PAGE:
Graphic by Kim Jao / North by Northwestern

Horror movies are a divisive genre. Die-hards thrill for gore and scares, while many in the movie-going public are turned off by the prospect of sweating in their seats for fear of being murdered, mauled or eaten. The Halloween season is often thought of as the perfect time for watching horror movies, but scaredy-cats like myself are frequently left in the cold. That being said, not every horror movie is created equal. To celebrate the season, we’ve prepared a list of horror films that are a good introduction to the genre and aren’t as likely to have you jump out of your skin. – Conner Dejecacion, Managing Editor

Aliens (1986)

While often overshadowed by its big brother Alien, Aliens is a thrilling film that combines the sci-fi horror of the first film in the franchise with James Cameron’s trademark action. The movie follows a group of soldiers who are called to a remote space colony that’s gone dark. Along for the ride is Ripley (Sigourney Weaver <3), protagonist of Alien and supreme badass who runs circles around her trigger-happy companions. Aliens is still a scary movie, thanks in part to the horrifyingly iconic design of the Xenomorphs, as well as the sheer number of them that appear in the film. Luckily, scaredy-cats can still enjoy that the protagonists are locked and loaded – outfitted with an awesome arsenal other horror film protagonists would kill to get their hands on. Plus, it’s super quotable! “Get away from her, you b*tch!” – Conner

The Thing (1982)

Another sci-fi horror film, John Carpenter’s cult classic The Thing (1982) is basically Among Us in movie form. Set in a remote Antarctic research base, The Thing is a claustrophobic story of survival and suspicion. It still might make you jump with the gory, if campy, practical effects (CW: Tentacles!) but the best parts of the film are those when the monster isn’t in the frame at all. Watching the various characters accuse one another of being The Thing is a blast, especially on first watch, when you aren’t sure who could turn into a bizarre and terrifying creature at any moment. Kurt Russell, a frequent Carpenter collaborator, is a joy to follow (the film is actually hilarious), but there’s little to complain about overall with regards to the tight cast and its members’ performances. – Conner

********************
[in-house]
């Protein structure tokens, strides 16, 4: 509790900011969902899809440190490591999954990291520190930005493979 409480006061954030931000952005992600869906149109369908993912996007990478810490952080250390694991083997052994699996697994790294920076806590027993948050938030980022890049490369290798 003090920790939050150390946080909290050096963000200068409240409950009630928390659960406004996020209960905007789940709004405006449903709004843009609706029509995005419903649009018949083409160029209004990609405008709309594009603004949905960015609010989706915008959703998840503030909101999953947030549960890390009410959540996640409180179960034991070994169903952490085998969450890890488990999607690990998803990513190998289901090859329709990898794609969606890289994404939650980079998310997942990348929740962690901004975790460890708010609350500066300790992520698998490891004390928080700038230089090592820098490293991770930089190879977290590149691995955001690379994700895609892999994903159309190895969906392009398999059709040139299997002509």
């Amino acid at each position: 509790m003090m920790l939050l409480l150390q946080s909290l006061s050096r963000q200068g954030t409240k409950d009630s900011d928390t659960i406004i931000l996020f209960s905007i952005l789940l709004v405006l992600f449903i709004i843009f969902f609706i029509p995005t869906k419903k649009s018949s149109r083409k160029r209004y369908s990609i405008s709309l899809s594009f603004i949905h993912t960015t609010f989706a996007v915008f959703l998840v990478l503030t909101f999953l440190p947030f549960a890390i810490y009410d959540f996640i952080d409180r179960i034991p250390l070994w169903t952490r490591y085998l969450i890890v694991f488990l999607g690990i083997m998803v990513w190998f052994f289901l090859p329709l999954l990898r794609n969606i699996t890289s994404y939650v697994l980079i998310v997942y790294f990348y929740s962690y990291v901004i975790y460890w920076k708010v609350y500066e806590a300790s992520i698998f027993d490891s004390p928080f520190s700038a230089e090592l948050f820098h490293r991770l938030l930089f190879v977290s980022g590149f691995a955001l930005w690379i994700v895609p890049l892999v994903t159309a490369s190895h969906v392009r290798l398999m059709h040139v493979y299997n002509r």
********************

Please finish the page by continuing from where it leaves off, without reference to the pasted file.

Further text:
M3GAN (2022)

As an avid horror watcher, M3GAN is the pivotal introduction that newbies need to the ‘laughing at horror’ fanbase (subculture? niche?). Spooky season is the perfect time to embrace being scary, so gaslight yourself. “It's not that serious!” “Horror movies can be funny!”

In all seriousness, with minimal gore and no sign of jumpscares, M3GAN is not your traditional horror movie. The namesake of the film, an AI robot, actually has quite a sad and absurd origin story. Jenna (Allison Williams) is left to take care of her eight-year-old niece, Cady (Violet McGraw), upon her sister's death. Instead of spending time with the little girl, she obsessively works on a robot in the garage, and sets out-of-touch rules. This includes barring Cady from playing with the “collectibles” she had covering a wall, which to me had the scariest effect in the film.

Jenna doesn’t know how to process her emotions or grief but she can program a mean American-Girl-doll-looking robot. M3GAN is created to provide the emotional support of a caretaker for Cady.

It is just so silly – and that is the prevalent theme throughout the whole movie. You'll feel like ‘whoever wrote this scene definitely came up with it sleep-deprived at 3 am’ for every scene. My favorite was the awkward, bizarre, slightly seductive dance-off that she had before shish-kebabing a guy with a giant paper cutter. Throughout the film, I would find myself gaping at the screen – unsure of whether to laugh, cringe or gasp.

M3GAN is definitely a horror-comedy that leans more into comedy and a campy vibe. – Norah

A Quiet Place (2018)

I would describe A Quiet Place as having “horror with heart.” The film follows a (honestly really cute) family living in a post-apocalyptic world with aliens that quickly kill at the smallest sound. Thus, the family must stay silent. This is a film about retaining humanity and senses of normalcy during a crisis. It also highlights many relatable family dynamics like sibling quarrels, teen angst, family dinners and rainy board game nights.

The film is tense and suspenseful, but overall, A Quiet Place is more of a family drama with beautiful acting. While there are jumpscares, the thriller also has its fair share of sad, funny and heartwarming moments. Plus, I know that if there wasn't an apocalypse, the mom, played by Emily Blunt, would be running a thriving family Instagram. – Norah

Bodies Bodies Bodies (2022)